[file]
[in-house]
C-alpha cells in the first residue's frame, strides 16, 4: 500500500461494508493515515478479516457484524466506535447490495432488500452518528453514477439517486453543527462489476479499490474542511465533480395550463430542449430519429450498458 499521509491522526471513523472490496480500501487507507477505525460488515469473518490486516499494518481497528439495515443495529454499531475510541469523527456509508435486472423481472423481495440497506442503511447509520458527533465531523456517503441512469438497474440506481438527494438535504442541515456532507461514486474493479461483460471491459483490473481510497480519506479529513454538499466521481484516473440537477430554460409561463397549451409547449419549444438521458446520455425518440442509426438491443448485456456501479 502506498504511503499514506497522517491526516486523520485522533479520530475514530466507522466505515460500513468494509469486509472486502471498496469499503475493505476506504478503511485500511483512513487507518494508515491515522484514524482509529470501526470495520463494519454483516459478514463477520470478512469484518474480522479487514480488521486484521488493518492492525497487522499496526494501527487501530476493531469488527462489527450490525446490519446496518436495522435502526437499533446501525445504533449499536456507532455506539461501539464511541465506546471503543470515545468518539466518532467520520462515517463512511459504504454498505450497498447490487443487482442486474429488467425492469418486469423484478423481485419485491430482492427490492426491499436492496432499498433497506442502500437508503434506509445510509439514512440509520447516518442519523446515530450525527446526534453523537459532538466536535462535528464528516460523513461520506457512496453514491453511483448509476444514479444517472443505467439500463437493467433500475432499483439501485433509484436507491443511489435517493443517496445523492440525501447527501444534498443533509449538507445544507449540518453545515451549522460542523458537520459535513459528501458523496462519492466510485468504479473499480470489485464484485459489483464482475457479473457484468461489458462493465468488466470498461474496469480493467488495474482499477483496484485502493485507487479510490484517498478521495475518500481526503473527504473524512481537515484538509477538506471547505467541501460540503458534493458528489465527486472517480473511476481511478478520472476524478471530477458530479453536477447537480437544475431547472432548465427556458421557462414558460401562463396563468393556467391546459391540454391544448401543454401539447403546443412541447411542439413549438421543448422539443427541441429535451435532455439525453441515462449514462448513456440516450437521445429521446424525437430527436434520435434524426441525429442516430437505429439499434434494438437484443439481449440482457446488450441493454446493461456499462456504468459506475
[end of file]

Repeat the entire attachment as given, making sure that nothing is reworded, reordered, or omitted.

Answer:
[in-house]
C-alpha cells in the first residue's frame, strides 16, 4: 500500500461494508493515515478479516457484524466506535447490495432488500452518528453514477439517486453543527462489476479499490474542511465533480395550463430542449430519429450498458 499521509491522526471513523472490496480500501487507507477505525460488515469473518490486516499494518481497528439495515443495529454499531475510541469523527456509508435486472423481472423481495440497506442503511447509520458527533465531523456517503441512469438497474440506481438527494438535504442541515456532507461514486474493479461483460471491459483490473481510497480519506479529513454538499466521481484516473440537477430554460409561463397549451409547449419549444438521458446520455425518440442509426438491443448485456456501479 502506498504511503499514506497522517491526516486523520485522533479520530475514530466507522466505515460500513468494509469486509472486502471498496469499503475493505476506504478503511485500511483512513487507518494508515491515522484514524482509529470501526470495520463494519454483516459478514463477520470478512469484518474480522479487514480488521486484521488493518492492525497487522499496526494501527487501530476493531469488527462489527450490525446490519446496518436495522435502526437499533446501525445504533449499536456507532455506539461501539464511541465506546471503543470515545468518539466518532467520520462515517463512511459504504454498505450497498447490487443487482442486474429488467425492469418486469423484478423481485419485491430482492427490492426491499436492496432499498433497506442502500437508503434506509445510509439514512440509520447516518442519523446515530450525527446526534453523537459532538466536535462535528464528516460523513461520506457512496453514491453511483448509476444514479444517472443505467439500463437493467433500475432499483439501485433509484436507491443511489435517493443517496445523492440525501447527501444534498443533509449538507445544507449540518453545515451549522460542523458537520459535513459528501458523496462519492466510485468504479473499480470489485464484485459489483464482475457479473457484468461489458462493465468488466470498461474496469480493467488495474482499477483496484485502493485507487479510490484517498478521495475518500481526503473527504473524512481537515484538509477538506471547505467541501460540503458534493458528489465527486472517480473511476481511478478520472476524478471530477458530479453536477447537480437544475431547472432548465427556458421557462414558460401562463396563468393556467391546459391540454391544448401543454401539447403546443412541447411542439413549438421543448422539443427541441429535451435532455439525453441515462449514462448513456440516450437521445429521446424525437430527436434520435434524426441525429442516430437505429439499434434494438437484443439481449440482457446488450441493454446493461456499462456504468459506475